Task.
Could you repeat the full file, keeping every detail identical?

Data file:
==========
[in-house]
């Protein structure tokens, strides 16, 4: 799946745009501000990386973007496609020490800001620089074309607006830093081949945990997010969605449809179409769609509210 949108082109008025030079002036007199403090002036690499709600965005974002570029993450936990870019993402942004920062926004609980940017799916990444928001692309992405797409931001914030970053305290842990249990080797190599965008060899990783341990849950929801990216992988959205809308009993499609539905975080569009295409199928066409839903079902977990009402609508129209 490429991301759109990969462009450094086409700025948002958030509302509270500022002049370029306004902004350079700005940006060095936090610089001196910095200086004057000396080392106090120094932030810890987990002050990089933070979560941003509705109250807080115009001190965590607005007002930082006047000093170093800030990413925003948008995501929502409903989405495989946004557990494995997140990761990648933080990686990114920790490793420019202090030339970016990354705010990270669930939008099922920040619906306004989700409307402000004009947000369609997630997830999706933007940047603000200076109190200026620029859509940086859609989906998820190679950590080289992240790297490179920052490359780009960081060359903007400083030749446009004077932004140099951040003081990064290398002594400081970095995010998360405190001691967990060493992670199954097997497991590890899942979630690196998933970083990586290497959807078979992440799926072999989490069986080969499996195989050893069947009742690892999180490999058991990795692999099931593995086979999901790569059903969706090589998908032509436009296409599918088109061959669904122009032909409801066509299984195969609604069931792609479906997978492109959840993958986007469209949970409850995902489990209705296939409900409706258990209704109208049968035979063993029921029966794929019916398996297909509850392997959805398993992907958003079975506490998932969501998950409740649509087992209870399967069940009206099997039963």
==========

[in-house]
């Protein structure tokens, strides 16, 4: 799946745009501000990386973007496609020490800001620089074309607006830093081949945990997010969605449809179409769609509210 949108082109008025030079002036007199403090002036690499709600965005974002570029993450936990870019993402942004920062926004609980940017799916990444928001692309992405797409931001914030970053305290842990249990080797190599965008060899990783341990849950929801990216992988959205809308009993499609539905975080569009295409199928066409839903079902977990009402609508129209 490429991301759109990969462009450094086409700025948002958030509302509270500022002049370029306004902004350079700005940006060095936090610089001196910095200086004057000396080392106090120094932030810890987990002050990089933070979560941003509705109250807080115009001190965590607005007002930082006047000093170093800030990413925003948008995501929502409903989405495989946004557990494995997140990761990648933080990686990114920790490793420019202090030339970016990354705010990270669930939008099922920040619906306004989700409307402000004009947000369609997630997830999706933007940047603000200076109190200026620029859509940086859609989906998820190679950590080289992240790297490179920052490359780009960081060359903007400083030749446009004077932004140099951040003081990064290398002594400081970095995010998360405190001691967990060493992670199954097997497991590890899942979630690196998933970083990586290497959807078979992440799926072999989490069986080969499996195989050893069947009742690892999180490999058991990795692999099931593995086979999901790569059903969706090589998908032509436009296409599918088109061959669904122009032909409801066509299984195969609604069931792609479906997978492109959840993958986007469209949970409850995902489990209705296939409900409706258990209704109208049968035979063993029921029966794929019916398996297909509850392997959805398993992907958003079975506490998932969501998950409740649509087992209870399967069940009206099997039963």